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Her face is little known to the general public in Germany, but at age 38, Alice Weidel, openly lesbian politician, was appointed with Alexander Gauland, 76, to lead the legislative battle for the far right party AFD (Alternativ für Deutschland).
AFD intends to use this new face as a way to attract a new generation of voters and give itself a more democratic image. Weidel explains that the AFD is a “liberal-conservative force”.
Weidel is an economist. She grew up in Harsewinkel, North Rhine-Westphalia. She studied economics and business administration at the University of Bayreuth and earned her PhD in 2011. She has worked at Goldman Sachs and Allianz Global Investors Europe in Frankfurt and worked for six years in China.
In the spotlight during her appointment to the AFD in April, she caused a stir in Bienne, Switzerland where she lives with her partner — a director and producer — and their two children.
Although Weidel’s “non-traditional” family contrasts with that of the current president of AFD, who is expecting her fifth child, Weidel’s political ideas are far from reflecting this open-mindedness.
On her Facebook page, Weidel criticizes the refugee reception policy of current German Chancellor Angela Merkel. Surfing on fears, she claims that the Turks want to impose sharia in Germany.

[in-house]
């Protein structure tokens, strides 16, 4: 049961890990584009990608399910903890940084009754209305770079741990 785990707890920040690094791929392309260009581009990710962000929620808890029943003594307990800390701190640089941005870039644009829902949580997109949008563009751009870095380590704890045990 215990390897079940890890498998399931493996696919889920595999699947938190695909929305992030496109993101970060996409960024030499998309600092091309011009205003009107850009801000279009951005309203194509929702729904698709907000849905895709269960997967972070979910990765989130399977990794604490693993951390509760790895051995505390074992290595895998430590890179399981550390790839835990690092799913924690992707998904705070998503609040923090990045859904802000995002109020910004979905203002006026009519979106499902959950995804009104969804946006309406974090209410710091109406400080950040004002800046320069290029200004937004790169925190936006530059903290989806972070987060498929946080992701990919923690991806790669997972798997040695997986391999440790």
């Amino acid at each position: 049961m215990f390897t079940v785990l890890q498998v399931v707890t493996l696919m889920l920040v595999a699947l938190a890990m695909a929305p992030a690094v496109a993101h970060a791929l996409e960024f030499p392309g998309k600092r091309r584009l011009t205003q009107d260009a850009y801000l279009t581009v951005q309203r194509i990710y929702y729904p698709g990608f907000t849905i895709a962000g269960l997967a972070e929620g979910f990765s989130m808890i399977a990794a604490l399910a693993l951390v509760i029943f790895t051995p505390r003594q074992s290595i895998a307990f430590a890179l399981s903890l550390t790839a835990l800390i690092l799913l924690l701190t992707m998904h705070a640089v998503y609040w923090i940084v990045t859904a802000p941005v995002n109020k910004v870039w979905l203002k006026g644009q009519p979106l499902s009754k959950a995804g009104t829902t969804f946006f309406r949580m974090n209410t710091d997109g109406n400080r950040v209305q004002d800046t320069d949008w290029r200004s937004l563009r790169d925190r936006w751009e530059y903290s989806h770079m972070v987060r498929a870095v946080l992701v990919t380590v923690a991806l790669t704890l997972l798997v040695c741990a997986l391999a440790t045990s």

One needs to read the AFD program for parliamentary elections to appreciate the so-called “liberal approach” of this party. Founded four years ago as an anti-European movement, AFD intends to make anti-immigration and anti-Islam its leitmotif. Its electoral program declares Islam to be incompatible with Germany, promises the closure of borders and a tightening of the right to asylum.
On the issue of freedoms, reading the chapter titles on the family and education is particularly revealing. It says AFD wants to “strengthen marriage and the family” [heterosexual]; “Children need both parents”, and society needs to “strengthen fathers.” One part reads, “For a clear family image: the ideology of gender is unconstitutional,” a line which opposes recent gender equality efforts for women in German. AFD is also calling for an end to sex education courses and, of course, wants to put an end to “gender studies” in general.
The leaders of the opposing socialist party (SPD) might promise the opening of marriage to same-sex couples, as well as adoption, but the AFD remains fiercely opposed.
Some German media already believe that Weidel’s liberal veneer is likely to crack more and more in the run-up to the legislative elections in September 2017, and they do not hesitate to say that it will push the AFD even more towards the extreme right.
In many European countries, gays and lesbians do not hesitate to display their extreme right-wing positions. This is the case in France where the acting president, Steeve Briois, and the number two of the National Front of Marine Le Pen are both gay. But in France’s case too, it doesn’t make the political party friendlier. If Le Pen had been elected in France’s last presidential race, marriage and adoption for same-sex couples would have been repealed.